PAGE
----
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US cut UNRWA funds but Blinken says Gaza claims not verified

Blinken admits UNRWA allegations yet to be 'born out' as backlash over Gaza aid cut rises
4 min read
31 January, 2024
The US decision to suspend funding to UNRWA has come under scathing criticism by aid organisations, who note that the ICJ ordered an increase of aid into Gaza.
Anthony Blinken's comments come following the start of an independent investigation by UNRWA into the allegations [MANDEL NGAN/AFP via Getty]

US Secretary of State Anthony Blinken has admitted that Israeli allegations against UNRWA staff have yet to be "born out", despite the US suspending funding for the agency over the claims.

During a press conference in Washington DC, Blinken said that the US wanted to make sure that an investigation by the UN agency tasked with aiding Palestinian refugees in the Middle East into its staff members was thorough and done with clear accountability.

He said he hoped that measures would be in place at UNRWA "so that this doesn't happen again, assuming the allegations are fully born out".

"We haven't had the ability to investigate them [the allegations] ourselves but they are highly, highly credible" he added, without substantiating how.

Israel alleges that 12 UNRWA staff were involved in Hamas' 7 October attack on Israel that killed 1,140 people and saw about 240 people taken hostage. Several countries have paused their funding to the UN agency as a result.

Blinken further admitted that UNRWA was playing an important role in the distribution of aid to Gaza's population, which has suffered a brutal military assault by Israel and is on the brink of famine.

"No one else can play the role that UNRWA's been playing, certainly not in the near term. No one has the reach, the capacity, the structure, to do what UNRWA's been doing and from our perspective its important - more than important, imperative - that that role continues," he said.

Blinken's comments come following criticism by UN officials and aid organisations over a decision by the US and other states to halt funding to UNRWA.

US Representative to the United Nations Linda Thomas-Greenfield echoed Blinken's comments, saying "UNRWA has provided essential humanitarian assistance to the Palestinian people and UNRWA is the only organisation on the ground that has the capacity to continue to provide that assistance".

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"We shouldn't let this information [allegations], these facts undermine the efforts that UNRWA is making to provide lifesaving assistance," she added.

The funding suspension has also prompted initiatives from members of US Congress, with some looking to redirect funding to other agencies, and other imploring the US to resume the funding.

This includes a group of Jewish House Democrats discussing alternative ways of providing aid to Gaza in discussion with the Israeli military, according to Axios.

The group of eight to ten representatives met with Colonel Elad Goren who told the representatives that funding could be redirected to UNICEF, the World Food Programme, and other aid agencies.

However, the meeting also saw Goren dispute warnings that Gaza was on the brink of famine, making reference to the existence of open air markets, and said Israel was willing to send further aid.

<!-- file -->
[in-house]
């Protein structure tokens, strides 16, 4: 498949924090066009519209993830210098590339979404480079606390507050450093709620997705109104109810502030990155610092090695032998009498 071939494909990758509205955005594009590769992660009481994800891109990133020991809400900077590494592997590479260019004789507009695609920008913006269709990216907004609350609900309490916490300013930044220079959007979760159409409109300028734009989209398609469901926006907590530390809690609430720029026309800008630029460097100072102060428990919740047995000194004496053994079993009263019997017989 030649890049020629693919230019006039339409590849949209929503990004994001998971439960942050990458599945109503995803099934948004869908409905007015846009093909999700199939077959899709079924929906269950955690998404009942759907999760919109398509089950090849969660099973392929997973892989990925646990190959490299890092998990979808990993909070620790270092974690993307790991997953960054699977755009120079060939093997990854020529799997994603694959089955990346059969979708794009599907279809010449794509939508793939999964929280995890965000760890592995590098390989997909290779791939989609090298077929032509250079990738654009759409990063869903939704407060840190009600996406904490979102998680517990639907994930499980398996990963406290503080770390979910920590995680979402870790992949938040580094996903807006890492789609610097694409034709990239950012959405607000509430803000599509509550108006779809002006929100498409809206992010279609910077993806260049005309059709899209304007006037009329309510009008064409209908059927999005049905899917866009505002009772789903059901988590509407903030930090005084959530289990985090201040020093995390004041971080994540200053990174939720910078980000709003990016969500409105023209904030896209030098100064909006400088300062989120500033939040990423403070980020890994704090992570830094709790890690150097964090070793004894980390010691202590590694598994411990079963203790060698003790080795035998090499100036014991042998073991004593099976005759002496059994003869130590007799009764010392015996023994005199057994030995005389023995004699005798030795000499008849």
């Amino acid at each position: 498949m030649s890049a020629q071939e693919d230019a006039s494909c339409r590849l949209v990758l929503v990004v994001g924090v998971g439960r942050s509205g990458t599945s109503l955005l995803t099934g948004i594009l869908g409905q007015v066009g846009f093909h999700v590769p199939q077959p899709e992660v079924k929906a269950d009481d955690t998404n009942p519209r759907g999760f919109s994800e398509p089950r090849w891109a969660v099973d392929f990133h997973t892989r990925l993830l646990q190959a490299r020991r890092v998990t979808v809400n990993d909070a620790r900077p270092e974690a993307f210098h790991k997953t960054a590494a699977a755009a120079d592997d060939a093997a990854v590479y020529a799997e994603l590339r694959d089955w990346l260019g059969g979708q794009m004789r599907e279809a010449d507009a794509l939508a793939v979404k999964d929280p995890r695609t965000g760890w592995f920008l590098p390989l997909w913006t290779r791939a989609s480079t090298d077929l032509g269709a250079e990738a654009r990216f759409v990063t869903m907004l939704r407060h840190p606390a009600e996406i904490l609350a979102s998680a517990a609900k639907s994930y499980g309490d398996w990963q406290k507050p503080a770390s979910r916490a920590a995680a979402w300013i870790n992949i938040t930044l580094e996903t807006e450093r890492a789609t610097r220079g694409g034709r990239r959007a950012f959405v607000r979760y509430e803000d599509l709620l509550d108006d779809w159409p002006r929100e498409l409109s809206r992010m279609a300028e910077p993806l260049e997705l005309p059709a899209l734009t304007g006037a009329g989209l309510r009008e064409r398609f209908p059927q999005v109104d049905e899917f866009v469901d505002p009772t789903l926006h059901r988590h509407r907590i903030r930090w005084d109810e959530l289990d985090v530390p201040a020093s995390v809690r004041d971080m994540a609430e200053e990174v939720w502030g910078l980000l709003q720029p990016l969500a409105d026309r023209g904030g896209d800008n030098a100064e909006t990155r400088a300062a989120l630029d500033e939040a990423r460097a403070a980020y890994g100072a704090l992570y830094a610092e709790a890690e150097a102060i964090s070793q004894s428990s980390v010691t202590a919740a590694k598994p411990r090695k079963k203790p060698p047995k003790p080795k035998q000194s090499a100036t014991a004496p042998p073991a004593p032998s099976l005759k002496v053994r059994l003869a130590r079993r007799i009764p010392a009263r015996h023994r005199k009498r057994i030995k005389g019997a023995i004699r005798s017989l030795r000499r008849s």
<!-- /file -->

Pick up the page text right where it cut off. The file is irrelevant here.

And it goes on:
Another group in congress is pressing for the funding to UNRWA to be resumed. This includes Senator Bernie Sanders, who said "we cannot allow millions to suffer because of the actions of 12 people. The US and other countries must restore funding to starve off this humanitarian catastrophe."

Representative Rashida Tlaib reportedly said the decision showed the Biden administration cared little about Palestinian lives, while Representative Alexandra Ocasio-Cortez implored the administration to reverse the decision.

The comments from Blinken and congressional debates around the US decision to suspend UNRWA funding comes as aid organisations heavily criticise the move.

A letter penned by 20 aid organisations including the Norwegian Refugee Council, Save the Children and Oxfam said that they were outraged by the decision, noting it comes following an International Court of Justice order to increase aid to the enclave.

"We are shocked by the reckless decision to cut a lifeline for an entire population by some of the very countries that had called for aid in Gaza to be stepped up and for humanitarians to be protected while doing their job."

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Thanassis Cambanis, Director of Century International, told The New Arab that he thought the US decision was unlikely to be reversed, and that it reinforced Israel's war aims.

"The accusations against UNRWA play into a fertile ground, unfortunately, of people who want to undermine some of the last functioning institutions that serve Palestinians, and which give some remaining political legitimacy to their refugee claims and their aspiration to nationhood."

He added that the existence of UNRWA was essential to the survival of Palestinians in Gaza and for a post-conflict settlement, and that it was likely US partners would have to cover the shortfall.

A joint statement from the UN's inter-agency standing committee implored UN member states to reconsider the suspension of funding for UNRWA, noting the UN's Office of Internal Oversight Services has been activated to participate in an investigation over the allegations.

"Withdrawing funds from UNRWA is perilous and would result in the collapse of the humanitarian system in Gaza, with far-reaching humanitarian and human rights consequences in the occupied Palestinian territory and across the region.

"The world cannot abandon the people of Gaza," it added.

Since 7 October, 26,900 Palestinians have been killed by Israel, with a further 65,949 wounded, according to Gaza's health authorities.